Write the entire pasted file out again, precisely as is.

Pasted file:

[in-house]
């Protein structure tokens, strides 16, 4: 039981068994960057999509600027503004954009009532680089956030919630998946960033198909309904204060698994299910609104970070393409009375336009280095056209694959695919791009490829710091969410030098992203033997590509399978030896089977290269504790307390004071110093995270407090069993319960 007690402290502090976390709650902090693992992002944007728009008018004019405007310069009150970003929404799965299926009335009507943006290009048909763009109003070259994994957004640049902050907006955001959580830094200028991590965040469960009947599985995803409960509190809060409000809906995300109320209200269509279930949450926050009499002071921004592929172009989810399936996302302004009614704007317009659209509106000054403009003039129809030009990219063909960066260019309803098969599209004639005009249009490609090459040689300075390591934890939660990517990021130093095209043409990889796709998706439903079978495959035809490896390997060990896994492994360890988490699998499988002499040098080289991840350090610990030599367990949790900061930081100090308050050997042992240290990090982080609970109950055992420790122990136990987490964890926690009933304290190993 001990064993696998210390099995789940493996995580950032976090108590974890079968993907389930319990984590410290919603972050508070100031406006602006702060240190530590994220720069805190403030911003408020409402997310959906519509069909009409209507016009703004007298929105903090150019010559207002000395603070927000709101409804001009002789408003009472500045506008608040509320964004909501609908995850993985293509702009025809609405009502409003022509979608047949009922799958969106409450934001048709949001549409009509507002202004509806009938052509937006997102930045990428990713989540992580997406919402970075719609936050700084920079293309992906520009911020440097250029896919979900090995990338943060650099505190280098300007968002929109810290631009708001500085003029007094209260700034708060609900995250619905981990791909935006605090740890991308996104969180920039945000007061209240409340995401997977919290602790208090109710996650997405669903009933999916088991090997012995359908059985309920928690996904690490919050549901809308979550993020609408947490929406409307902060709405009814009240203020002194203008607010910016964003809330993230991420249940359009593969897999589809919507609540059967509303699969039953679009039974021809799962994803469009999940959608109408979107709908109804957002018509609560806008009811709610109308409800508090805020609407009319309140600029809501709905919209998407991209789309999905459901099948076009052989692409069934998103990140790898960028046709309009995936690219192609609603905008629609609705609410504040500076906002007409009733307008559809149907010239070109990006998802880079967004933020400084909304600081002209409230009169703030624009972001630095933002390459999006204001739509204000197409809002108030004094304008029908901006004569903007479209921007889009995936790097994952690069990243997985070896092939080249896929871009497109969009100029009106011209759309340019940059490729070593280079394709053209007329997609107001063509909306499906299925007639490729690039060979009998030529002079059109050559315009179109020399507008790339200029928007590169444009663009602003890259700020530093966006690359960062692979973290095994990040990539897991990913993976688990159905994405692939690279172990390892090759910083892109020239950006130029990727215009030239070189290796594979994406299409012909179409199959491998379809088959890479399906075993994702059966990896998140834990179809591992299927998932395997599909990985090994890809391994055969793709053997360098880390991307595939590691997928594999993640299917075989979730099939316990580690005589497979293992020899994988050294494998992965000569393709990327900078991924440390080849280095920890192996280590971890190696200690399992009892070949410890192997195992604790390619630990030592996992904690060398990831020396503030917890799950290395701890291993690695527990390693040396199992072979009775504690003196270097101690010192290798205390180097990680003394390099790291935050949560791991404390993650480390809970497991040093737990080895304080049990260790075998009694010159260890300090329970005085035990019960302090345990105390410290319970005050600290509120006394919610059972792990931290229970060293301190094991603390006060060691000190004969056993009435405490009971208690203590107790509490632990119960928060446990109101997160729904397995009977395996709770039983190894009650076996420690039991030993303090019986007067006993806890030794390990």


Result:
[in-house]
């Protein structure tokens, strides 16, 4: 039981068994960057999509600027503004954009009532680089956030919630998946960033198909309904204060698994299910609104970070393409009375336009280095056209694959695919791009490829710091969410030098992203033997590509399978030896089977290269504790307390004071110093995270407090069993319960 007690402290502090976390709650902090693992992002944007728009008018004019405007310069009150970003929404799965299926009335009507943006290009048909763009109003070259994994957004640049902050907006955001959580830094200028991590965040469960009947599985995803409960509190809060409000809906995300109320209200269509279930949450926050009499002071921004592929172009989810399936996302302004009614704007317009659209509106000054403009003039129809030009990219063909960066260019309803098969599209004639005009249009490609090459040689300075390591934890939660990517990021130093095209043409990889796709998706439903079978495959035809490896390997060990896994492994360890988490699998499988002499040098080289991840350090610990030599367990949790900061930081100090308050050997042992240290990090982080609970109950055992420790122990136990987490964890926690009933304290190993 001990064993696998210390099995789940493996995580950032976090108590974890079968993907389930319990984590410290919603972050508070100031406006602006702060240190530590994220720069805190403030911003408020409402997310959906519509069909009409209507016009703004007298929105903090150019010559207002000395603070927000709101409804001009002789408003009472500045506008608040509320964004909501609908995850993985293509702009025809609405009502409003022509979608047949009922799958969106409450934001048709949001549409009509507002202004509806009938052509937006997102930045990428990713989540992580997406919402970075719609936050700084920079293309992906520009911020440097250029896919979900090995990338943060650099505190280098300007968002929109810290631009708001500085003029007094209260700034708060609900995250619905981990791909935006605090740890991308996104969180920039945000007061209240409340995401997977919290602790208090109710996650997405669903009933999916088991090997012995359908059985309920928690996904690490919050549901809308979550993020609408947490929406409307902060709405009814009240203020002194203008607010910016964003809330993230991420249940359009593969897999589809919507609540059967509303699969039953679009039974021809799962994803469009999940959608109408979107709908109804957002018509609560806008009811709610109308409800508090805020609407009319309140600029809501709905919209998407991209789309999905459901099948076009052989692409069934998103990140790898960028046709309009995936690219192609609603905008629609609705609410504040500076906002007409009733307008559809149907010239070109990006998802880079967004933020400084909304600081002209409230009169703030624009972001630095933002390459999006204001739509204000197409809002108030004094304008029908901006004569903007479209921007889009995936790097994952690069990243997985070896092939080249896929871009497109969009100029009106011209759309340019940059490729070593280079394709053209007329997609107001063509909306499906299925007639490729690039060979009998030529002079059109050559315009179109020399507008790339200029928007590169444009663009602003890259700020530093966006690359960062692979973290095994990040990539897991990913993976688990159905994405692939690279172990390892090759910083892109020239950006130029990727215009030239070189290796594979994406299409012909179409199959491998379809088959890479399906075993994702059966990896998140834990179809591992299927998932395997599909990985090994890809391994055969793709053997360098880390991307595939590691997928594999993640299917075989979730099939316990580690005589497979293992020899994988050294494998992965000569393709990327900078991924440390080849280095920890192996280590971890190696200690399992009892070949410890192997195992604790390619630990030592996992904690060398990831020396503030917890799950290395701890291993690695527990390693040396199992072979009775504690003196270097101690010192290798205390180097990680003394390099790291935050949560791991404390993650480390809970497991040093737990080895304080049990260790075998009694010159260890300090329970005085035990019960302090345990105390410290319970005050600290509120006394919610059972792990931290229970060293301190094991603390006060060691000190004969056993009435405490009971208690203590107790509490632990119960928060446990109101997160729904397995009977395996709770039983190894009650076996420690039991030993303090019986007067006993806890030794390990």